The report “Experiences from oil spills at the Norwegian coast. A summary of environmental effects“ contains a brief description of the environmental monitoring carried out after the four largest oil spills from vessels in Norwegian waters over the past ten years: the “Rocknes” in 2004, the “Server” in 2007, the “Full City” in 2009 and the “Godafoss” in 2011.
The Norwegian Coastal Administration is responsible for governmental preparedness against acute pollution, and has nation-wide administrative authority in the case of acute pollution incidents. This responsibility also entails making sure that preparedness is appropriately dimensioned in proportion to the risk.
The Norwegian Coastal Administration’s Department for Emergency Response
- Exercises the government’s responsibility for preparedness against acute pollution.
- Located at the Centre for Marine Environment and Safety in Horten (SMMS), with regional offices in Bergen and Tromsø.
- Responsible for preventing and identifying acute pollution.
- In the event of acute pollution incidents, the Department shall ensure that the responsible polluter or local municipality implements the necessary response measures.
- Maintain the government’s responsibility for 24/7 preparedness against acute pollution.
- Coordinating and training private, municipal and government resources for preparedness in a national contingency system.
- Improving government preparedness by organising courses and training programmes, and by developing new equipment and methods.
- Following up a broad range of national and international agreements concerning notification and assistance, and being proactive in international work on acute pollution response.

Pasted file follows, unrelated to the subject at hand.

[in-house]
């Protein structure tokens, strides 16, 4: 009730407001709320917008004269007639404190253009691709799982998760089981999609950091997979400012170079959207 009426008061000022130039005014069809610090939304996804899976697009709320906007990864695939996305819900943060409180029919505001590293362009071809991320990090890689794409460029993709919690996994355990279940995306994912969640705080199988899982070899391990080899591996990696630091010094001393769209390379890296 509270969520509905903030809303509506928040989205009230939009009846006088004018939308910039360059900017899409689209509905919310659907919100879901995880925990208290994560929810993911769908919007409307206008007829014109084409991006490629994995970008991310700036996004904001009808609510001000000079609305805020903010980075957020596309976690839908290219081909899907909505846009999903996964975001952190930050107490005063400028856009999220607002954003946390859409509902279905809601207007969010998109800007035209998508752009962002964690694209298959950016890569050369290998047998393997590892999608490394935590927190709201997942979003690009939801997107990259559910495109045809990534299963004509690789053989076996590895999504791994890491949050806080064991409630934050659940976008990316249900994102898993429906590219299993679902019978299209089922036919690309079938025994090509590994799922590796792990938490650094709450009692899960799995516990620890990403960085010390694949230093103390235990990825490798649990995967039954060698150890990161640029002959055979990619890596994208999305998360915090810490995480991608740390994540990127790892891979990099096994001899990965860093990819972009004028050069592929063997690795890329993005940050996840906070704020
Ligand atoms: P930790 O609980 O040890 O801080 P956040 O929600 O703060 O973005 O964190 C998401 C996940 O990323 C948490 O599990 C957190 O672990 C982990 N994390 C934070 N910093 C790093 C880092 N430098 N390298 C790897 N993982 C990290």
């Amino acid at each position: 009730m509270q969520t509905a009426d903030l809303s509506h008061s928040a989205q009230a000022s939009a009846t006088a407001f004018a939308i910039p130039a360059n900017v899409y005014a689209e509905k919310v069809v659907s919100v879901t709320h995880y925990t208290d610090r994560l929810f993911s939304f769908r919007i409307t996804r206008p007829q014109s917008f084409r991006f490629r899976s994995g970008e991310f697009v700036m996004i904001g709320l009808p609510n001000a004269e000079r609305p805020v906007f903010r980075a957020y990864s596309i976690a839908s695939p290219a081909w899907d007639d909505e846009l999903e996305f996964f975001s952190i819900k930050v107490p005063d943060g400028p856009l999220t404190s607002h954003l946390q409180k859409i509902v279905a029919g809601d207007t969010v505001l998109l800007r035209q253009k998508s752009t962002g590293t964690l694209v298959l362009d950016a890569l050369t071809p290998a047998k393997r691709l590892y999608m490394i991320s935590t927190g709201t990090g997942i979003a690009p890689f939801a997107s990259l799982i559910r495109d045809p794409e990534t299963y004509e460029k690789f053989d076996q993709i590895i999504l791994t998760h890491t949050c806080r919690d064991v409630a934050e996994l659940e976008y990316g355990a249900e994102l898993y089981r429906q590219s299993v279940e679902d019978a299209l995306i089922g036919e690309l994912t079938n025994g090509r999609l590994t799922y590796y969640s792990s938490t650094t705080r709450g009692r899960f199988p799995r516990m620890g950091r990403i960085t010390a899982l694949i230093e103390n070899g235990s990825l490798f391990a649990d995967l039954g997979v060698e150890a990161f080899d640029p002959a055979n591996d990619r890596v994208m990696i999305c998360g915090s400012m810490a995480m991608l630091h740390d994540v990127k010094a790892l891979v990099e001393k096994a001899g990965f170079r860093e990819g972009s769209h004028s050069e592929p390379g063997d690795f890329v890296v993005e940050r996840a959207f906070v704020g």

Ensuring that action is taken by the responsible polluter or local municipality according to the obligation to respond.
- Making demands on the responsible polluter in the event of acute pollution incidents
Investing in and maintaining response equipment deployed at government depots and on vessels involved in the contingency system.
- Monitoring shipwrecks and implementing necessary measures to reduce environmental risk.
Ensuring appropriate national emergency towing preparedness.
Russian nuclear power plant without fuel to be transported along the Norwegian coastline
The transport of the Russian floating nuclear power plant "Akademik Lomonosov" started Friday the 27th of April from St. Petersburg heading to Murmansk. The nuclear power plant will not have nuclear fuel on board during transport, but the Norwegian Coastal Administration and the Norwegian Radiation Protection Agency will nevertheless follow the transport closely along the Norwegian coast.
Introducing New Regulations for Pilot Bookings
On April 3, 2018, the Norwegian Coastal Administration (NCA) will introduce new booking regulations for requesting marine pilots. The regulations will thus be formalized and merged into one set ‒ Regulations on Compulsory Pilotage.
See Current Conditions in Saltstraumen live on Web Camera
The NCA has established a web camera that transmits live images from Saltstraumen – one of the strongest maelstroms in the world. Live video transmission is an additional service to the automated current forecast, established in September 2017.
Fees for 2018: Reduction in Safety Fees and moderate increase in Pilotage Fee
The fees for 2018 set by the Ministry of Transport and Communications, are noticeably lower than 2017. For 2018, safety fees are reduced by 8.5 per cent on average and the pilot readiness fee is increased by 1.9 per cent on average.
Automated control of vessels using Pilot Exemption Certificates
In November, the Norwegian Coastal Administration introduced a digital tool that improves and automates the process of uncovering compulsory pilotage violations. Monitoring compulsory pilotage, including the Pilot Exemption Certificate (PEC) scheme, helps ensure a high degree of safety along the coast.
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